By Marla Lise

Scientific Name: Potos flavus

Kinkajous are also known as honey bears – sharing their name with the sun bear. They are often mistaken for ferrets or monkeys, and have the same bare hands and feet and prehensile tails that monkeys do – but these little honey-colored, honey-loving critters are actually related to red pandas and raccoons.

Kinkajous are found in most rainforest areas of South America. They are nocturnal and arboreal, meaning that they come out at night and spend most of their waking hours up in trees.

Kinkajou. Photo by Rhett A. Butler
They are omnivores, meaning that they eat both meat and plant material. They feed on fruit, flowers, leaves and sometimes eggs and small mammals as well. Kinkajous have a special characteristic that helps them to get termites from termite mounds, honey from hives and nectar from flowers. Can you guess what this is?

It’s their long tongue! A kinkajou’s tongue can grow up to 5 inches long.

These small creatures are difficult to see in the wild because they live in the forest canopy. They only grow to about 60cm, with their tail being almost the same length as their body. They are usually heard screeching and barking high up in the treetops.

Kinkajous are still listed as ‘least concern’ under the IUCN threatened animals list, however, their numbers are decreasing. They face threats such as habitat destruction through deforestation and human disturbance. They are also highly sought after as pets and for their fur and meat.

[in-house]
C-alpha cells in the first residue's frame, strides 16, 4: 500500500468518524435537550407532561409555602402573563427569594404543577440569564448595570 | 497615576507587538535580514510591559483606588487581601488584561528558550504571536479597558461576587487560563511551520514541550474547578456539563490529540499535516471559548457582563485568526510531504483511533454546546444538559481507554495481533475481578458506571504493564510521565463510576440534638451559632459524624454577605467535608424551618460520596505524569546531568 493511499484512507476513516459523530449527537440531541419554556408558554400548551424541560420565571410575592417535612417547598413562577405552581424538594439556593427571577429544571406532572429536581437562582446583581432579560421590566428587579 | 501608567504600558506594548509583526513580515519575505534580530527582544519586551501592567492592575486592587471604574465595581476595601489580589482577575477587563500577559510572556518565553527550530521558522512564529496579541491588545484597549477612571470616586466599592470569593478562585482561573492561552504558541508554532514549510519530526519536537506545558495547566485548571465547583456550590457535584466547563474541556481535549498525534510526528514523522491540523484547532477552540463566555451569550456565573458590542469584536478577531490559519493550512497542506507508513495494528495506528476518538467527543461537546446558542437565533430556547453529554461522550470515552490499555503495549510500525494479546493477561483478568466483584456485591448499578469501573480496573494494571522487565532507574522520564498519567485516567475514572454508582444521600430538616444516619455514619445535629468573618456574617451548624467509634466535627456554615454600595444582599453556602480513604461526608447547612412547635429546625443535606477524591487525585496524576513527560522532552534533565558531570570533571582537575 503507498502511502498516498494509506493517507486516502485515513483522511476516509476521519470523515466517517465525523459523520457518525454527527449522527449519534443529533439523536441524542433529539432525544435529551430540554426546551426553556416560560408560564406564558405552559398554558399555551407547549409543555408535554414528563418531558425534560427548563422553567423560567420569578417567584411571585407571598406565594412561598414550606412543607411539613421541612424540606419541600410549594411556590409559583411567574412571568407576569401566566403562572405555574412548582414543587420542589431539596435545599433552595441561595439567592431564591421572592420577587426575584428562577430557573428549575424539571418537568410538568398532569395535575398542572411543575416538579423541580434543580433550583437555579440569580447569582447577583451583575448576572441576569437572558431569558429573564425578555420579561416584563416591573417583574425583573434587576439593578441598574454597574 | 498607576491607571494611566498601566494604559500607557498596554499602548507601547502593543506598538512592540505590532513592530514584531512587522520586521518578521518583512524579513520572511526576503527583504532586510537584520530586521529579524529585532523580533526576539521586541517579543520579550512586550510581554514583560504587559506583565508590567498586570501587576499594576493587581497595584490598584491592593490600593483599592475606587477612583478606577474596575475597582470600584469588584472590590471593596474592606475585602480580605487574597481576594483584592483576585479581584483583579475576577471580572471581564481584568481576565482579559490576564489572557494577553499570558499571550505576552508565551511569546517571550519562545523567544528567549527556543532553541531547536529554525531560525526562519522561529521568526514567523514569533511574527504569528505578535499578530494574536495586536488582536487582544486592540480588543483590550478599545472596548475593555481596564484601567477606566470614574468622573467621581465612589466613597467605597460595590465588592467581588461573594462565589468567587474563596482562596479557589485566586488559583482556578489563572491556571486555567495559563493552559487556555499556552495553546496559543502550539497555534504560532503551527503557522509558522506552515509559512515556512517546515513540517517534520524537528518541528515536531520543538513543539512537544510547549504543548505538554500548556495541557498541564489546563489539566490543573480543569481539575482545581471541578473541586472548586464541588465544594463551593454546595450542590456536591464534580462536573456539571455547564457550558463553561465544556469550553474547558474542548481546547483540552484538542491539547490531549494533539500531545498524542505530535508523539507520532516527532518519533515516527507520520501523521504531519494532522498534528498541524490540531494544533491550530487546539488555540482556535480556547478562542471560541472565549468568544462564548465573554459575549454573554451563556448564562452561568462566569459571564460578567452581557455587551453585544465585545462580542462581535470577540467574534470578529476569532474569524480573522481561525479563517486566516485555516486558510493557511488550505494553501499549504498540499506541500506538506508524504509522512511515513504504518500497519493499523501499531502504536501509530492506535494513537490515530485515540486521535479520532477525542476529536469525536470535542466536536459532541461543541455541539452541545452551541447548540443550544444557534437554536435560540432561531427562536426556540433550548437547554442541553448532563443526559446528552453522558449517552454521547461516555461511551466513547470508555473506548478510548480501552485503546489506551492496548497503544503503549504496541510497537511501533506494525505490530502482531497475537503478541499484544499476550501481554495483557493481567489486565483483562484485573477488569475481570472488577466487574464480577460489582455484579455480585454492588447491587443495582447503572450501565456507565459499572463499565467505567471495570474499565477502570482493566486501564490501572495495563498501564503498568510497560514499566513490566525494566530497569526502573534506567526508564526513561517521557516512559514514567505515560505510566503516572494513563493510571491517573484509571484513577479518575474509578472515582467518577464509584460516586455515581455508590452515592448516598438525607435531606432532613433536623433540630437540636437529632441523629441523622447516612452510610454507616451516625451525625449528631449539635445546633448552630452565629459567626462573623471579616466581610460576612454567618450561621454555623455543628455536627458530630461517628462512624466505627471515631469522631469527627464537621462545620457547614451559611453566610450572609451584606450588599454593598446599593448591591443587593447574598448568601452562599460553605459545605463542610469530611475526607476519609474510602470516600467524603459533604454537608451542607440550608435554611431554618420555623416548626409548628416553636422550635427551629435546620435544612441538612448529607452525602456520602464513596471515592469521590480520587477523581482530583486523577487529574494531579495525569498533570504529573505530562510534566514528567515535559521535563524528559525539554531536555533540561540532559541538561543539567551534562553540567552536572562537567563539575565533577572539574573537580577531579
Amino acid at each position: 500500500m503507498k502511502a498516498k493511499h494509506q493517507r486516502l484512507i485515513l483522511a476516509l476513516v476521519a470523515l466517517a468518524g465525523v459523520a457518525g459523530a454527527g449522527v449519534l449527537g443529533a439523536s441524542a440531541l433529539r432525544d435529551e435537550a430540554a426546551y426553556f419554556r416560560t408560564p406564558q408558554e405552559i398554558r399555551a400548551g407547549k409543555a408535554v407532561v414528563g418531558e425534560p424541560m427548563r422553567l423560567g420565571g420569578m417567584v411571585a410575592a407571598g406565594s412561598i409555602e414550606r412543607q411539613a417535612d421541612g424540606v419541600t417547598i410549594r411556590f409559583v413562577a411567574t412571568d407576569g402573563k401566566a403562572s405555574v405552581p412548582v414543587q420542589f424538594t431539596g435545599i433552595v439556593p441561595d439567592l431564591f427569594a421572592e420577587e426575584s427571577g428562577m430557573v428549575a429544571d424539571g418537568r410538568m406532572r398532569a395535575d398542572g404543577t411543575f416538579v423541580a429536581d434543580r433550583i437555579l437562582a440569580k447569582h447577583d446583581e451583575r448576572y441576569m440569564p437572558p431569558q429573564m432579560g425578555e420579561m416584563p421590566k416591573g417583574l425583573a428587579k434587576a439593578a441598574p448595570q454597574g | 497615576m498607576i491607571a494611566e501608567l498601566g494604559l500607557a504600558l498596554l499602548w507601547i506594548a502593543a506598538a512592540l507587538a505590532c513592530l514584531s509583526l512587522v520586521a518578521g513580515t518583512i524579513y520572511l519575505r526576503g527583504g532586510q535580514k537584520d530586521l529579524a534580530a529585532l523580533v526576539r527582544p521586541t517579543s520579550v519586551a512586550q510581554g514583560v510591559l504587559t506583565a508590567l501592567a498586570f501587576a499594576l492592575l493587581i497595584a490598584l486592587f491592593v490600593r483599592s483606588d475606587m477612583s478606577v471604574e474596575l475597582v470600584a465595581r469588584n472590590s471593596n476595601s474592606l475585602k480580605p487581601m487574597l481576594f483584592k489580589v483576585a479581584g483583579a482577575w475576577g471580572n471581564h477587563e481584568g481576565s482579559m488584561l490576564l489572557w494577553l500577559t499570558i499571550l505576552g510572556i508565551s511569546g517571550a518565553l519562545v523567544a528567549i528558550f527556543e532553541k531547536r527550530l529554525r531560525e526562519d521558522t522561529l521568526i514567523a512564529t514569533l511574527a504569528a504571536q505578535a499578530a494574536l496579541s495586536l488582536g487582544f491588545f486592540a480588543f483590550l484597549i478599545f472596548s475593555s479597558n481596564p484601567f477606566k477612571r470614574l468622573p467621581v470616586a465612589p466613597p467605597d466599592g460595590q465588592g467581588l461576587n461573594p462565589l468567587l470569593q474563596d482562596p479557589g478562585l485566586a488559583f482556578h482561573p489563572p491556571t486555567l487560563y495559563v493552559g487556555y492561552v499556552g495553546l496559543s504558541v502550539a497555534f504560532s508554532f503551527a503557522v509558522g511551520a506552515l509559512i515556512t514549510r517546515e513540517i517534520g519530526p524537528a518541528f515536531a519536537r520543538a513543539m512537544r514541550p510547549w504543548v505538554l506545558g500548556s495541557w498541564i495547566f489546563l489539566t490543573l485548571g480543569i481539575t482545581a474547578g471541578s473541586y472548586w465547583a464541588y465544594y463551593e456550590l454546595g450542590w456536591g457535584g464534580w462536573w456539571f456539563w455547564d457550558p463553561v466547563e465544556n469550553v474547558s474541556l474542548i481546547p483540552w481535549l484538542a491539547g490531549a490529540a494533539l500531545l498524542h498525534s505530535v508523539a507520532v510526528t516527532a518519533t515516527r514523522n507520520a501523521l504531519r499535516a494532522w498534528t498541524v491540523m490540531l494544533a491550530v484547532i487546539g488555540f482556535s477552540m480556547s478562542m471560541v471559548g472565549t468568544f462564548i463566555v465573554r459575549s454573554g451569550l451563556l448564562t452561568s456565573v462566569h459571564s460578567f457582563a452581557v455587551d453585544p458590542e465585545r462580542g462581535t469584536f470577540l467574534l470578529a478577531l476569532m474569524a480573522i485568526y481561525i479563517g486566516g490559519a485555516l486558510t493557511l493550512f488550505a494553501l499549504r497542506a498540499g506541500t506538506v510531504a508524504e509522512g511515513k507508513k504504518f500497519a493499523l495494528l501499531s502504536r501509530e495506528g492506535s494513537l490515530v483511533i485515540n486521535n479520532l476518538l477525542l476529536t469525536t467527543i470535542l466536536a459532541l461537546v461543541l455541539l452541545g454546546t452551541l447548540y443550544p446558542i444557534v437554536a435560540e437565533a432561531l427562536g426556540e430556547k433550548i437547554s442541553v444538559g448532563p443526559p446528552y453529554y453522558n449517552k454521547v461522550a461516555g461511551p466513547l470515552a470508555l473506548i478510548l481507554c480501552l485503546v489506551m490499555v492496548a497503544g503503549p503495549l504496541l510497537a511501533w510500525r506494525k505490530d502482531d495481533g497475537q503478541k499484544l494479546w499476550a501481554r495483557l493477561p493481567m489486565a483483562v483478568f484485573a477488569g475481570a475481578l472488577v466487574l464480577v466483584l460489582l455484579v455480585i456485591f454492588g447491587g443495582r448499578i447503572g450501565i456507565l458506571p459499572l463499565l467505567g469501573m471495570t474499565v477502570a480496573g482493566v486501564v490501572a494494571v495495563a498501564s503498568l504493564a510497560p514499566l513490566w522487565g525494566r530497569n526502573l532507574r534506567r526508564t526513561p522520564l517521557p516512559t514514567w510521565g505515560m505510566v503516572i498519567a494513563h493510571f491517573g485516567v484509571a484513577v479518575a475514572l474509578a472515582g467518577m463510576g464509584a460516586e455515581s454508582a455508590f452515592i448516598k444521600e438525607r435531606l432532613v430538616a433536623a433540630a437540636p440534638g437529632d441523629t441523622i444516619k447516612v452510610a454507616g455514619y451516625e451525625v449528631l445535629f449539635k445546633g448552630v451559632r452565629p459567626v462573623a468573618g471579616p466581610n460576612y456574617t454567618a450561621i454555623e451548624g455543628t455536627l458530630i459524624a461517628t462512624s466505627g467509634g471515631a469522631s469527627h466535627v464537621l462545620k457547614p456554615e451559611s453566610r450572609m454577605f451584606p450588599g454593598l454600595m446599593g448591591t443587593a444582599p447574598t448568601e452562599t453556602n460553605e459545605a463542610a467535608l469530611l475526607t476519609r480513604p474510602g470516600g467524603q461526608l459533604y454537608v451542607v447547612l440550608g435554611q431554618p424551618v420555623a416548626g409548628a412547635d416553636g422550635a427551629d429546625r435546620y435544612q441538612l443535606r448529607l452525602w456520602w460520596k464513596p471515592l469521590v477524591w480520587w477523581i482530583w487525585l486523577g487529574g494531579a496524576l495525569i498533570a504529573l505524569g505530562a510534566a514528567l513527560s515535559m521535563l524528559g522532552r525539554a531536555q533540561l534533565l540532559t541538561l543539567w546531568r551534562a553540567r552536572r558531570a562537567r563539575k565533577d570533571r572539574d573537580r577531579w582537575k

• May I use graphics from for my projects? Yes, you may provided that you don't remove the mongabay label from the images. You may use information from the site for class projects and can cite mongabay as the source.
  • Is this web site credible? Mongabay is the world's most popular source for information on tropical forests. The site is highly acclaimed by a number of the world's leading tropical scientists. Mongabay Founder Rhett Butler has published several scientific papers.
  • Can I interview the founder of mongabay for my school project? Unfortunately Rhett is not available for interviews. However he has answered some common questions on the Rainforest Interview page.
  • Do you have any games or activities? Currently there are a few on the resources page.
  • How can I help save rainforests? Some ideas are listed at Rainforest Solutions.
  • Where can I learn more about rainforests? Check the main rainforest site.